A shareholders’ agreement commonly includes a bad leaver provision. This protects the company from surrendering the ownership and control to employees who leave the company in a particular way, or shareholders who have committed certain breaches of the shareholders’ agreement. Examples include when the employee or shareholder has committed fraud, dishonesty or gross misconduct. Other examples include a failure to act in good faith or involvement in a conflict of interest against the company.

A bad leaver provision operates as a penalty against the individual who owns the shares. Interestingly, it effectively denies an individual a right to their property. So, when will the courts enforce such provisions?

The Importance of Company Documents

The Court in the English case, Grace v Biagioli considered that the individual’s conduct needs to be against the requirements of the corporate structure or company constitution. What this means is that the main consideration will be the legal documents and agreements between the shareholders, which outlines when the shareholders can and cannot do certain things.

If the Shareholders’ Agreement is unclear on this point, the individual can still argue that equitable principles should protect them. Another way to say this is that it would unfair to allow the provision to succeed after considering the Agreement and the conduct of the shareholder.

What are Bad Leaver Events?

Recently, an Australian Court provided some guidance as to what a bad leaver event entails in Zomojo Pty Ltd v Hurd (No 2). Here, the company’s ‘Plan Information Booklet’ contained their bad leaver provisions. In essence, the provisions stated that if you are a bad leaver, then at Zomojo’s option, you must transfer your shares to Zomojo or its nominee at the value equal to the lower net tangible assets, or, the last arm’s length transaction price.

Hurd was a director of Zomojo and had entered discussions to resign, and sell Zomojo his shares. At the time, the other directors did not know that Hurd  had engaged in ‘bad leaver’ behaviour. He had created a startup company that was pitching a device (a prototype circuit board), the equivalent to the one Zomojo was engaged in producing.

Zomojo sought to recover damages because if they had known this at the time of Hurd was developing this product, they would have been entitled to dismiss him immediately. The Court held that Hurd was indeed a bad leaver within the meaning of the provision, and ordered him to keep all of the profits he made from the sale of his devices on trust for Zomojo.

Key Takeaways

These examples demonstrate that the Courts will first look to the company documents and assess if their description of ‘bad leaver events’ is sufficiently clear. Enforcement depends on the individual’s conduct and the extent of the company’s detriment.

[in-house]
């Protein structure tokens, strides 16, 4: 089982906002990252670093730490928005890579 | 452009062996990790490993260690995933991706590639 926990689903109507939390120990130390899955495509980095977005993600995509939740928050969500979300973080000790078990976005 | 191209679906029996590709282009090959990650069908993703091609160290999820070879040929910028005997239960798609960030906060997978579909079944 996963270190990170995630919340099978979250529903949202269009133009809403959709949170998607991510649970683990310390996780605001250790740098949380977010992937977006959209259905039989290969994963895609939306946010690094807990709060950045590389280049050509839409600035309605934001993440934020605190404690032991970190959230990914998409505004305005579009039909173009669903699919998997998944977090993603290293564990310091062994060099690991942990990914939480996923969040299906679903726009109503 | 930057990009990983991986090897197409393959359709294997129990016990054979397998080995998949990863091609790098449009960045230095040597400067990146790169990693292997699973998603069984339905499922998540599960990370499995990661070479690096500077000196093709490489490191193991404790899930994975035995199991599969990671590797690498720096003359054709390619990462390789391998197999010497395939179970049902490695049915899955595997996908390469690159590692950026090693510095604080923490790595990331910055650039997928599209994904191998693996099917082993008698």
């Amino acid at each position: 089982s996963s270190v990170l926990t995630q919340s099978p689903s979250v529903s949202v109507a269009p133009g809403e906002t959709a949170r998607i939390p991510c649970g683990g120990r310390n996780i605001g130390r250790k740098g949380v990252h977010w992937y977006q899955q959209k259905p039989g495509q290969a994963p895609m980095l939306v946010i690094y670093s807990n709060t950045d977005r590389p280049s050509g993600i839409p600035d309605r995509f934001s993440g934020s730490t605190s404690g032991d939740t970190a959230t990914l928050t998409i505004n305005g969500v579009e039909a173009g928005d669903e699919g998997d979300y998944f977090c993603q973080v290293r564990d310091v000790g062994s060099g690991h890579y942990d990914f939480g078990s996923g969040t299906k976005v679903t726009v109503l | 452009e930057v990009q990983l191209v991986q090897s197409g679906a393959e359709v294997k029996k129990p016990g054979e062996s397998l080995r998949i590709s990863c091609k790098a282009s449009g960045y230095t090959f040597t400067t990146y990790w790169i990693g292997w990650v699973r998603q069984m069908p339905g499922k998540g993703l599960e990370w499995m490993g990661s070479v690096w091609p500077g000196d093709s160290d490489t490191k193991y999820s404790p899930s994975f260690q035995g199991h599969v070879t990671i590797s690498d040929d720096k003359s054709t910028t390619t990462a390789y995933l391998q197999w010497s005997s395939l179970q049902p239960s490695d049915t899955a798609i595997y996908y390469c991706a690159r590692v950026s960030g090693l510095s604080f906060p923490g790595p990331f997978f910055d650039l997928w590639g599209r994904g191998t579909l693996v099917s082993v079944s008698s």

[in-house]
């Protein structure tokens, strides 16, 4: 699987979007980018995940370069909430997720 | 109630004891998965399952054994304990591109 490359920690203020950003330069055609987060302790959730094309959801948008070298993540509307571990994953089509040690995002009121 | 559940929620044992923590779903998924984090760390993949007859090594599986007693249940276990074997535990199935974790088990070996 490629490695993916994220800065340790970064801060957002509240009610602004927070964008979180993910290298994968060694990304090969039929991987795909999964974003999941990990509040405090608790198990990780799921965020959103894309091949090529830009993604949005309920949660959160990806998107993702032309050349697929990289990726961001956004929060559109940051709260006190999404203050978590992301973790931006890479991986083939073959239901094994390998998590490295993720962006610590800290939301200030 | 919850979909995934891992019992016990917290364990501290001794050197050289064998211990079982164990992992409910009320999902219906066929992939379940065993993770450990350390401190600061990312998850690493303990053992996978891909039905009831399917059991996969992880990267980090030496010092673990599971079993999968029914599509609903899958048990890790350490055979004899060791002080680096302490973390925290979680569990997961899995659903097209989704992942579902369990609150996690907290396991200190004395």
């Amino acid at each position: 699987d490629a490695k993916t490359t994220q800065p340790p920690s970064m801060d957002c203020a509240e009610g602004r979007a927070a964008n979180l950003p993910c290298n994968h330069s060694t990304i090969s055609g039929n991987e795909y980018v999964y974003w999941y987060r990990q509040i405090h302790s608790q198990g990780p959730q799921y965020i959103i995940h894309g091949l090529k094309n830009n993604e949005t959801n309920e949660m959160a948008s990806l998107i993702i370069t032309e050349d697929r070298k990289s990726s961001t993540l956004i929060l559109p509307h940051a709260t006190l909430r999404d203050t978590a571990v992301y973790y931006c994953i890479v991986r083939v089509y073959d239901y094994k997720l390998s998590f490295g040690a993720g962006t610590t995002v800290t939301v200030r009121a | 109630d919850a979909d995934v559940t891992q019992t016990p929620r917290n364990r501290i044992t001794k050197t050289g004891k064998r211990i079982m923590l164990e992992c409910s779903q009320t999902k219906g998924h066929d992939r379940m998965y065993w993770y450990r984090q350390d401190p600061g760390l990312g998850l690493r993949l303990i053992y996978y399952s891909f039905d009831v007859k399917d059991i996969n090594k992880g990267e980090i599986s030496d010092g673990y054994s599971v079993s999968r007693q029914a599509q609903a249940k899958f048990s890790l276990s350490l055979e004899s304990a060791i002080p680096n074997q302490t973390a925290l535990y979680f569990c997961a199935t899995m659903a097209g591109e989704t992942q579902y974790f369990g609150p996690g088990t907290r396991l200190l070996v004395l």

LegalVision can help your company draft a shareholders’ agreement that includes bad leaver provisions. This will ensure your company is protected in the long run. Call us today on 1300 544 755 to get in touch with one of our experienced business lawyers.

COVID-19 Business Survey
LegalVision is conducting a survey on the impact of COVID-19 for businesses across Australia. The survey takes 2 minutes to complete and all responses are anonymous. We would appreciate your input. Take the survey now.

About LegalVision: LegalVision is a tech-driven, full-service commercial law firm that uses technology to deliver a faster, better quality and more cost-effective client experience.

The majority of our clients are LVConnect members. By becoming a member, you can stay ahead of legal issues while staying on top of costs. For just $199 per month, membership unlocks unlimited lawyer consultations, faster turnaround times, free legal templates and members-only discounts.

Learn more about LVConnect

Bianca Reynolds
Need Legal Help? Get a Free Fixed-Fee Quote

If you would like to receive a free fixed-fee quote or get in touch with our team, fill out the form below.

  • By submitting this form, you agree to receive emails from LegalVision and can unsubscribe at any time. See our full Privacy Policy.
  • This field is for validation purposes and should be left unchanged.
Our Awards
  • 2019 Top 25 Startups - LinkedIn 2019 Top 25 Startups - LinkedIn
  • 2019 NewLaw Firm of the Year - Australian Law Awards 2019 NewLaw Firm of the Year - Australian Law Awards
  • 2020 Fastest Growing Law Firm - Financial Times APAC 500 2020 Fastest Growing Law Firm - Financial Times APAC 500
  • 2020 AFR Fast 100 List - Australian Financial Review 2020 AFR Fast 100 List - Australian Financial Review
  • 2020 Law Firm of the Year Finalist - Australasian Law Awards 2020 Law Firm of the Year Finalist - Australasian Law Awards
  • Most Innovative Law Firm - 2019 Australasian Lawyer 2019 Most Innovative Firm - Australasian Lawyer
Privacy Policy Snapshot

We collect and store information about you. Let us explain why we do this.

What information do you collect?

We collect a range of data about you, including your contact details, legal issues and data on how you use our website.

How do you collect information?

We collect information over the phone, by email and through our website.

What do you do with this information?

We store and use your information to deliver you better legal services. This mostly involves communicating with you, marketing to you and occasionally sharing your information with our partners.

How do I contact you?

You can always see what data you’ve stored with us.

Questions, comments or complaints? Reach out on 1300 544 755 or email us at info@legalvision.com.au

View Privacy Policy